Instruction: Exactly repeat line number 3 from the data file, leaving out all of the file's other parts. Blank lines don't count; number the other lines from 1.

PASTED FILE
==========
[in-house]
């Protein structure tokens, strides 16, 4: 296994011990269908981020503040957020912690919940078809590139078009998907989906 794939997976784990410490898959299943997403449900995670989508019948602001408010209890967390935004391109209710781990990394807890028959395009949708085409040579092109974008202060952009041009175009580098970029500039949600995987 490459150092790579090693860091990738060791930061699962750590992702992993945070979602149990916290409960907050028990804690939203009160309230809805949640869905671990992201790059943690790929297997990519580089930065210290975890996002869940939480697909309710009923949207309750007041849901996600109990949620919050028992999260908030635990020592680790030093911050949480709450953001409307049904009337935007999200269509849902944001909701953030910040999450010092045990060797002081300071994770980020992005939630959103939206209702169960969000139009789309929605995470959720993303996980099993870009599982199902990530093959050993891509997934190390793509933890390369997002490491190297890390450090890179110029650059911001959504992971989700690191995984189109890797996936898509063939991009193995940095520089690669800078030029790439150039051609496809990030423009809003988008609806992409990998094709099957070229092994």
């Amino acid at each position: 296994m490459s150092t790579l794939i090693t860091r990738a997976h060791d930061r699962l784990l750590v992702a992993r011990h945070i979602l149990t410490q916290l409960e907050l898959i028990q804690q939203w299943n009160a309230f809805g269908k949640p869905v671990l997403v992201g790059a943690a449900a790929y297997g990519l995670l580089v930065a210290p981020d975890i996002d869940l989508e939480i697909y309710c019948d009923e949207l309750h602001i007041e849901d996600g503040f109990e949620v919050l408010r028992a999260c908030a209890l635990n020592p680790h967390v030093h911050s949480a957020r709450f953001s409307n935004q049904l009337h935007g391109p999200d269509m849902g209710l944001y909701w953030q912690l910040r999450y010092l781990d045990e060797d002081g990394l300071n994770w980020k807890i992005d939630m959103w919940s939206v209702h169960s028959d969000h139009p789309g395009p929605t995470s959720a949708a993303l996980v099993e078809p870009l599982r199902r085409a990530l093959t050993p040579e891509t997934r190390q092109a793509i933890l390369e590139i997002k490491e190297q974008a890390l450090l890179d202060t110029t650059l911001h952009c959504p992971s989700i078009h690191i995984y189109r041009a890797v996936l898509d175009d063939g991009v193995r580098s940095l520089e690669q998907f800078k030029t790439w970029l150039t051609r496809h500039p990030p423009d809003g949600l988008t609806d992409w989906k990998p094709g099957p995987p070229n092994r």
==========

């Amino acid at each position: 296994m490459s150092t790579l794939i090693t860091r990738a997976h060791d930061r699962l784990l750590v992702a992993r011990h945070i979602l149990t410490q916290l409960e907050l898959i028990q804690q939203w299943n009160a309230f809805g269908k949640p869905v671990l997403v992201g790059a943690a449900a790929y297997g990519l995670l580089v930065a210290p981020d975890i996002d869940l989508e939480i697909y309710c019948d009923e949207l309750h602001i007041e849901d996600g503040f109990e949620v919050l408010r028992a999260c908030a209890l635990n020592p680790h967390v030093h911050s949480a957020r709450f953001s409307n935004q049904l009337h935007g391109p999200d269509m849902g209710l944001y909701w953030q912690l910040r999450y010092l781990d045990e060797d002081g990394l300071n994770w980020k807890i992005d939630m959103w919940s939206v209702h169960s028959d969000h139009p789309g395009p929605t995470s959720a949708a993303l996980v099993e078809p870009l599982r199902r085409a990530l093959t050993p040579e891509t997934r190390q092109a793509i933890l390369e590139i997002k490491e190297q974008a890390l450090l890179d202060t110029t650059l911001h952009c959504p992971s989700i078009h690191i995984y189109r041009a890797v996936l898509d175009d063939g991009v193995r580098s940095l520089e690669q998907f800078k030029t790439w970029l150039t051609r496809h500039p990030p423009d809003g949600l988008t609806d992409w989906k990998p094709g099957p995987p070229n092994r």